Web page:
An orthophoto created using an elevation model representing only the bare ground surface will exhibit building lean everywhere except directly below the vantage point of the camera. All USGS and USDA orthophotos are created this way, as are the vast majority of state, county, and municipal orthophotos. On page 188 of Jensen (2007), he shows a comparison of this type of ground orthophoto to a true orthophoto, one which was created using a surface model comprising all of the above ground features at their proper elevation. True orthophotos are preferable in dense urban areas where the lean of tall buildings would obscure many important features on the ground between buildings. Building lean is also very distracting to GIS users, when they overlay building footprint data on top of an orthophoto backdrop. In a true orthophoto, the building footprints will line up with the images of the rooftops; in a ground orthophoto, they will not. Even though both datasets may be equally accurate and correct, the map still doesn't "look right."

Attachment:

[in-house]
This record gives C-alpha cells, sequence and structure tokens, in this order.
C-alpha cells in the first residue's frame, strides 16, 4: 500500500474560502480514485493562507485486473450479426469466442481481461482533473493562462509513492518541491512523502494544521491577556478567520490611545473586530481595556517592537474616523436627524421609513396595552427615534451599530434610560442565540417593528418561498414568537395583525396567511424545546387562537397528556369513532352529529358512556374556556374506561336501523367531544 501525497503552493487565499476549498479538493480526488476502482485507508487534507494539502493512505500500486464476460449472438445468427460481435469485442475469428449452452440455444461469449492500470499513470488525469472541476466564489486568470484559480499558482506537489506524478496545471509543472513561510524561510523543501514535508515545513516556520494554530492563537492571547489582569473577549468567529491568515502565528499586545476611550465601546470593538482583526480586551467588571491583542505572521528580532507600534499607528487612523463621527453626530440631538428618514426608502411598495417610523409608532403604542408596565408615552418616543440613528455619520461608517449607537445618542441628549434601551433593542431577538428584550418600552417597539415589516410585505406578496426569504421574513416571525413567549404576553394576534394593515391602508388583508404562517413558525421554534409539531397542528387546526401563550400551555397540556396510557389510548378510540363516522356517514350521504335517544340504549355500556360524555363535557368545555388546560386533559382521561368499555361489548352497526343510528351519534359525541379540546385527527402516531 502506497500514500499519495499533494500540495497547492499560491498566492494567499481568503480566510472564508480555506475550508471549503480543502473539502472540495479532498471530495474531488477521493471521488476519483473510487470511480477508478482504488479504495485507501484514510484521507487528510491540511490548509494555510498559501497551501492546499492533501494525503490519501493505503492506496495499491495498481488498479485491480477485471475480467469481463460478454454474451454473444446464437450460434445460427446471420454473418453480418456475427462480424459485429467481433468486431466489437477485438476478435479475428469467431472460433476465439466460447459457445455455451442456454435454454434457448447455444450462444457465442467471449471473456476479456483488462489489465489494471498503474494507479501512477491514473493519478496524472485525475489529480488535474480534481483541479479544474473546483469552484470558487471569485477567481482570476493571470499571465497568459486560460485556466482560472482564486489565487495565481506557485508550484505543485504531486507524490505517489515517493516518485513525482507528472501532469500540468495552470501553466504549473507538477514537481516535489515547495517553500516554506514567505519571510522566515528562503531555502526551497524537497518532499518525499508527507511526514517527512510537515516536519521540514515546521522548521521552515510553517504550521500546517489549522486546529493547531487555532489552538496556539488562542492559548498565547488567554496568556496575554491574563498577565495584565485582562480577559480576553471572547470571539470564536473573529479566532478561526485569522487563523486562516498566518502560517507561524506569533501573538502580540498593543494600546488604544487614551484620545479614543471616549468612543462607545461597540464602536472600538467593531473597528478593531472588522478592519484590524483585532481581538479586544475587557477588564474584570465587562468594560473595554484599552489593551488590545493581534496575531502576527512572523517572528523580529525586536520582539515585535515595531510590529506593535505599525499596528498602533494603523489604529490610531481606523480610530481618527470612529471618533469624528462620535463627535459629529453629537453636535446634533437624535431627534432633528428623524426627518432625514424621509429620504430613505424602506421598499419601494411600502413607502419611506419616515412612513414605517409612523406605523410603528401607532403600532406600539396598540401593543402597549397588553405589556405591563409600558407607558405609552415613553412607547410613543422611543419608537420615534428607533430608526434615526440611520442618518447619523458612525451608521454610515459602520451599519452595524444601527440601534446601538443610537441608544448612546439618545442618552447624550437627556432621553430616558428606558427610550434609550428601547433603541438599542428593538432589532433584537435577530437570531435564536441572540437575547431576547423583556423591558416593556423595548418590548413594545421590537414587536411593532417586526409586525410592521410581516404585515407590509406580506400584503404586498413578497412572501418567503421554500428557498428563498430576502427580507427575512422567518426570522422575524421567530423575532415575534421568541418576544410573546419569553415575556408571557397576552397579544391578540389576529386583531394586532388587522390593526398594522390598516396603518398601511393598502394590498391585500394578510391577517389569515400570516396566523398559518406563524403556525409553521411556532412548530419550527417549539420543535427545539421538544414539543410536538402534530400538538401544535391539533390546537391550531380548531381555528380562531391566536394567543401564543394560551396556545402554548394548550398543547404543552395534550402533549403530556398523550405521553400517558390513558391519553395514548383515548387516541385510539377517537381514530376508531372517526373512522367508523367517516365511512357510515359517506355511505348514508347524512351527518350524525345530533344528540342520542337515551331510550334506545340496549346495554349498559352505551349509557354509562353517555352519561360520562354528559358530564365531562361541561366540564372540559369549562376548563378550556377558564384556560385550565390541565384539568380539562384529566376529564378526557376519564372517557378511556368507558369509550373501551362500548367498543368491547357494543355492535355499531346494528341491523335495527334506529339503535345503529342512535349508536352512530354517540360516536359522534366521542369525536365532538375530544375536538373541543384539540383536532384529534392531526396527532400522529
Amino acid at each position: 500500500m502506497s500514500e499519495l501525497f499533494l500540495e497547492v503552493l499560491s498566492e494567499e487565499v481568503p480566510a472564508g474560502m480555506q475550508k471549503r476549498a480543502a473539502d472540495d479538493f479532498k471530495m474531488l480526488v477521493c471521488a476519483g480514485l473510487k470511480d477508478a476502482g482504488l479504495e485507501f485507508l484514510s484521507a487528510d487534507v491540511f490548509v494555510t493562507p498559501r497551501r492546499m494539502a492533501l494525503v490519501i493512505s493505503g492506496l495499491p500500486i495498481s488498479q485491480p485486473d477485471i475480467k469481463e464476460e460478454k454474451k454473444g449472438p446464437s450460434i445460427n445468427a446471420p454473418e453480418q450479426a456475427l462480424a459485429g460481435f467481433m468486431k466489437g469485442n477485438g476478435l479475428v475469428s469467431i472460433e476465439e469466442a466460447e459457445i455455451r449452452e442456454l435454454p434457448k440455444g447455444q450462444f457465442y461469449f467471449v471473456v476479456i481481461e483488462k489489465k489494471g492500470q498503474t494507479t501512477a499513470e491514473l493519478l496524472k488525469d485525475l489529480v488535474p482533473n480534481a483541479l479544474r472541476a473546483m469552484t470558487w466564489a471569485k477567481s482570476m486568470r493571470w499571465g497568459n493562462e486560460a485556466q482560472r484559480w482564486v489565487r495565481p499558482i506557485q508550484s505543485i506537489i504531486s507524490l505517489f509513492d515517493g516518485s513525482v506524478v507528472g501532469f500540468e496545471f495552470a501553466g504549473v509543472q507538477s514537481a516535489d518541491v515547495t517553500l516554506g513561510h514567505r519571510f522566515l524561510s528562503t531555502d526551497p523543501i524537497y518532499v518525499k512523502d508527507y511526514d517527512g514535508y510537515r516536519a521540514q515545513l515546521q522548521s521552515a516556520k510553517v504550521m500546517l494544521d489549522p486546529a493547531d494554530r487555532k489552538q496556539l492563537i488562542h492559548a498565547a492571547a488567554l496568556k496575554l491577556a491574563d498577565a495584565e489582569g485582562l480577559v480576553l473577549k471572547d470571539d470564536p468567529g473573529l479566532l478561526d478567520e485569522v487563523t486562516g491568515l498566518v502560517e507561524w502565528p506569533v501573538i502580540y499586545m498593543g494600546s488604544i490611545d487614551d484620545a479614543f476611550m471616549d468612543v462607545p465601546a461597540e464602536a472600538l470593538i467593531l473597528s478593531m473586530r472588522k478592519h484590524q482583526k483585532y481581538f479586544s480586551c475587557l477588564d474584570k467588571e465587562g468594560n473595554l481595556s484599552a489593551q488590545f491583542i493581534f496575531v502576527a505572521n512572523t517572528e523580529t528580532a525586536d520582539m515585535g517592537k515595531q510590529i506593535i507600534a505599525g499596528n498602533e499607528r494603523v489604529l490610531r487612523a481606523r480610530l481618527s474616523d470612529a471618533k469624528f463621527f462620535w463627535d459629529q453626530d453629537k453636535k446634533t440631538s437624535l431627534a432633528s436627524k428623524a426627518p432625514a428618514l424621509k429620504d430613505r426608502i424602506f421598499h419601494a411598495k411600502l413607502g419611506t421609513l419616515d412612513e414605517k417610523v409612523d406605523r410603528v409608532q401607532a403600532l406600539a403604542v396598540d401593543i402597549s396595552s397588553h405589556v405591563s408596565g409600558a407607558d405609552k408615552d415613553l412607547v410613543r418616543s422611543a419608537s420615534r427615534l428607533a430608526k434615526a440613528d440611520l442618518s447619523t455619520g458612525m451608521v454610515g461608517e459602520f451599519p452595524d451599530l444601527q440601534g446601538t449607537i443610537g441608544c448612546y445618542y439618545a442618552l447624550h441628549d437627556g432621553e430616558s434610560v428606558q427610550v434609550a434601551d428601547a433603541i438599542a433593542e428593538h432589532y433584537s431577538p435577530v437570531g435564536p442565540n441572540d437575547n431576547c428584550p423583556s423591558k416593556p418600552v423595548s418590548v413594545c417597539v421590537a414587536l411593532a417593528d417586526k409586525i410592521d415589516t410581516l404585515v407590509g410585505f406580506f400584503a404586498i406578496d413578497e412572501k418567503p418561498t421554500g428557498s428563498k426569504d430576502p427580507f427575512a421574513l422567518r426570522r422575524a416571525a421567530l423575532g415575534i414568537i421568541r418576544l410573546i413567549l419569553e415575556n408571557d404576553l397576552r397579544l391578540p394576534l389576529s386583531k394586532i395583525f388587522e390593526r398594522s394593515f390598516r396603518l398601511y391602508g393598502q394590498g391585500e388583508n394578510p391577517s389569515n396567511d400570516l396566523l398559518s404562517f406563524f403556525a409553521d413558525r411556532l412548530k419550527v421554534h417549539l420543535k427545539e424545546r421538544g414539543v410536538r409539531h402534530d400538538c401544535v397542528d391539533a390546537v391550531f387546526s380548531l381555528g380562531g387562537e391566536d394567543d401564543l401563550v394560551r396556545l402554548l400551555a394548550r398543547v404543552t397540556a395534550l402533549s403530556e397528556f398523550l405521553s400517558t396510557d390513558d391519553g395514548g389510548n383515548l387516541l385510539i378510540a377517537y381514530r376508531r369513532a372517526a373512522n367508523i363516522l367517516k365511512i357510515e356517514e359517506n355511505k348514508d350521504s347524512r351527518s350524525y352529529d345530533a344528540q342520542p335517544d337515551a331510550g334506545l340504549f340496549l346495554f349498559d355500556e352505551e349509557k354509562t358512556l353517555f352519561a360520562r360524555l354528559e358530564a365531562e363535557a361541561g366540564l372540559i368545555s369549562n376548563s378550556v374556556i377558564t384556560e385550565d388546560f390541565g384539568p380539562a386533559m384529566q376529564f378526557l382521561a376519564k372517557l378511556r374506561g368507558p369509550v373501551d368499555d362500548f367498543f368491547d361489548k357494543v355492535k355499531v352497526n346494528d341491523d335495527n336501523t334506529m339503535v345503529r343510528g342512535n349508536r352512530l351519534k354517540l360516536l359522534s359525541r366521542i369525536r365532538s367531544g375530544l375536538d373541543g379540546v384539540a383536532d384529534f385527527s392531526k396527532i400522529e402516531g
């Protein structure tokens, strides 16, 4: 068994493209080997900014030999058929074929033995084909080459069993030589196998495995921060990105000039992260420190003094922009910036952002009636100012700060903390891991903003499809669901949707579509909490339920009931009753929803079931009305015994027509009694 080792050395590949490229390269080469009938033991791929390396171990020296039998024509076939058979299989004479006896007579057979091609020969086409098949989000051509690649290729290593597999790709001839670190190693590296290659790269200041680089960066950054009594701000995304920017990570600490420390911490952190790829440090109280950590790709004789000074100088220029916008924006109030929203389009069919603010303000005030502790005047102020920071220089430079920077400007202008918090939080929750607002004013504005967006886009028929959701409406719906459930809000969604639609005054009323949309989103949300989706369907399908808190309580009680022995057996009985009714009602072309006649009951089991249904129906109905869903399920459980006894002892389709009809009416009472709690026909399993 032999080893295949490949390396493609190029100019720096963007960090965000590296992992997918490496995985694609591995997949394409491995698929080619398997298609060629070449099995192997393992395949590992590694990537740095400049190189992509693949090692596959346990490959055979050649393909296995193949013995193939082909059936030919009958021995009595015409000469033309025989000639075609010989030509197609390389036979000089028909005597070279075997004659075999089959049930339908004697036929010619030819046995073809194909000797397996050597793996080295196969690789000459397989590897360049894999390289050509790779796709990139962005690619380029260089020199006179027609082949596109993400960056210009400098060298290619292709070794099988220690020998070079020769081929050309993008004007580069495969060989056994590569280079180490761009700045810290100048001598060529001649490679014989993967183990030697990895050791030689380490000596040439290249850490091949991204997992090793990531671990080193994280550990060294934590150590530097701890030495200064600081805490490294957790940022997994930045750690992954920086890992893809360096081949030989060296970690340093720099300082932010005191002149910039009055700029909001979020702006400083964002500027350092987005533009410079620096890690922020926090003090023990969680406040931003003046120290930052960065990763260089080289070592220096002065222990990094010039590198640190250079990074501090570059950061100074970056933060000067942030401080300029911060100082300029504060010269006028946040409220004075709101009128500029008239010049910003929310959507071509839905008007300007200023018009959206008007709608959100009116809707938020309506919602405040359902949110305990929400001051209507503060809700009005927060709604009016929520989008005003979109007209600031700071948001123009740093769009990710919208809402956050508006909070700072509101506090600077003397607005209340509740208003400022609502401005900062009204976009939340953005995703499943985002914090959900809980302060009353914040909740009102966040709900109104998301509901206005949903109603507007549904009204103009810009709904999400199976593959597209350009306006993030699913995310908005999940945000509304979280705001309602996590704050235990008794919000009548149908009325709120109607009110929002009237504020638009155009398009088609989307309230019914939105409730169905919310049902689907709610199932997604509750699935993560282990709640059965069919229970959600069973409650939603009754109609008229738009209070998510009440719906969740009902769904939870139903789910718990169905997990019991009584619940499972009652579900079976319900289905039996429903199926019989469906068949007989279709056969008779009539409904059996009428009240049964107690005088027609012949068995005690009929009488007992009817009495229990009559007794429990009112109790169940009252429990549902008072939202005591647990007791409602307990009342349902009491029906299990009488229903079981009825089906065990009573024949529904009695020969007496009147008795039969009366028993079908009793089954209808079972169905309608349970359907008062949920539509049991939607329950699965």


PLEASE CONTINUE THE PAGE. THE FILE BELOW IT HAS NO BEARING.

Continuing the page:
A ground orthophoto (left) and a true orthophoto (right) of the same area. Described in text.
Figure 4.03: A ground orthophoto (left) and a true orthophoto (right) of the same area, overlaid with the same, accurate, building footprints.
SOURCE: Fugro EarthData.

Orthophoto Product Specifications

The specification for a digital orthophoto product deliverable must stipulate a ground coordinate system, pixel dimensions, spatial accuracy requirements, and the image file format. These specification elements are usually driven by the end user's application.

Many GIS systems today allow for reprojection of coordinate systems on-the-fly. However, when a raster image such as an orthophoto is projected from one coordinate system to another, it often requires resampling of the pixels, which can degrade the image quality and introduce artifacts. It is also computationally intensive, and can be quite time-consuming if the project includes a large number of high-resolution images. It is usually preferable to have the orthorectification process output orthoimagery in the coordinate system the end user intends to use for analysis. If there are multiple end users with diverse applications, which is often the case, a discussion and agreement on an output coordinate system should be part of the initial project design.